When you have to drive for your job, you might prefer to use your car as opposed to a business vehicle. Whether you’re running errands for your boss, meeting with clients, picking up materials, or spreading the word about your company, you can take advantage of several perks of driving your vehicle for business purposes.
While company cars are available at some businesses, not every company can offer this kind of perk to its employees. Anytime you use your vehicle to run business-related errands, you have two options for reimbursement.
- Mileage deductions: If you choose to make deductions based on your mileage, you’ll have to keep track of how far you drive for all business uses. Remember, this does not include your commute to or from work. You can choose to do this manually on a log you keep in your car, or download an app that tracks your trips automatically.
- Itemized expenses: If you choose to deduct your itemized expenses, you will need to save your receipts from any maintenance work on your car, parking and tolls, garage space, insurance payments, and loan payments. You’d then have to calculate the percentage of those costs that are for business purposes and deduct that figure.
Most people who use their cars for business purposes will choose to deduct their mileage, as it will typically end up benefiting them more than itemized expenses when tax season rolls around. If it’s your first year of owning the vehicle, you may want to track both items and then decide which would be the best option at the end of the year.
The Pros of the Use of a Personal Vehicle for Business Purposes
If you’re considering using your vehicle for business purposes, there are a few pros to this option.
- You’re more comfortable: For some people, it can be challenging to adjust to driving a new car or cause them stress to be under the pressure of driving a vehicle that is not theirs. You may feel more comfortable running business-related errands in your car, as opposed to a company car.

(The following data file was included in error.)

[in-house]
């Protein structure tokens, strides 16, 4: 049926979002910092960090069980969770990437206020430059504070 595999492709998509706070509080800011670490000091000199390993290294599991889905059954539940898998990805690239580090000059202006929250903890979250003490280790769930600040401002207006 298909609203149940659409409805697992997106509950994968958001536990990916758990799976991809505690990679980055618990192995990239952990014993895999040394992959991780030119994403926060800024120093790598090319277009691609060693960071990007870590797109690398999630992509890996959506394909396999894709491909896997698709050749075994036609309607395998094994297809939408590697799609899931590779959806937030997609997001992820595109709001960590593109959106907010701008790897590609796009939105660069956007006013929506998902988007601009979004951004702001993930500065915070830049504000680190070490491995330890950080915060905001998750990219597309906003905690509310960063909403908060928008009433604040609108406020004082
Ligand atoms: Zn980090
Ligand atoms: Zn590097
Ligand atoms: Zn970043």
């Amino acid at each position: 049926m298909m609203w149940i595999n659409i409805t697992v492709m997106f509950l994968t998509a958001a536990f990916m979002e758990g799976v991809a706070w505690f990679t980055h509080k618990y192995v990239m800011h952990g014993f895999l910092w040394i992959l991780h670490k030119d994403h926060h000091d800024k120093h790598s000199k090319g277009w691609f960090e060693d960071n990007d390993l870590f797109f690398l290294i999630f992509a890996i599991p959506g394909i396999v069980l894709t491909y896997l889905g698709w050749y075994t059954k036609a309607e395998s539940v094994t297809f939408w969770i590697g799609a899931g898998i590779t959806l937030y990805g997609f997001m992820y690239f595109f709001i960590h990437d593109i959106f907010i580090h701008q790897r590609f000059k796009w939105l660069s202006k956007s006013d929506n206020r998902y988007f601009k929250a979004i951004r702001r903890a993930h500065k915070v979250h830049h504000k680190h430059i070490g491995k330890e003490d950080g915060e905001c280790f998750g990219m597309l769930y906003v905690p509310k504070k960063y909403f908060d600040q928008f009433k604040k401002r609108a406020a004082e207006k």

- You can make deductions: Depending on how much you drive for your job, it may end up working out in your favor to deduct your business mileage from your taxes at the end of the year. In 2018, the IRS set the standard mileage rate at 5 cents per mile.
The Cons of the Use of a Personal Vehicle for Business Purposes
Meanwhile, the downsides of using your car for work include the following considerations.
- You may need additional insurance coverage: If you use your vehicle for business purposes more than 50% of the time, your auto insurer will consider your car a commercial vehicle. That means you’ll need to have an insurance policy that covers a commercial vehicle. If this is the case, it may be worth it to use a company car or purchase your vehicle under your business if you own a company.
- You’re putting more miles on your vehicle: Miles are miles, whether they’re personal or business-related, and cars only last so long. When you use your car for both work and life, you’ll be putting more mileage on it than you otherwise would be, therefore shortening its lifespan.
Deciding Whether to Use a Personal or Business Vehicle
Ultimately, the decision of whether to use your vehicle for business purposes, use a company car, or purchase your vehicle as a business asset comes down to your usage and preferences. If you drive enough for work, it’s likely worth it to use a company-provided car that is also under a company insurance policy. Talk with your employer, your accountant and your insurance company to make the best choice for your needs.
Scott Huntington is an automotive writer from central Pennsylvania. Check out his work at Off The Throttle or follow him on Twitter @SMHuntington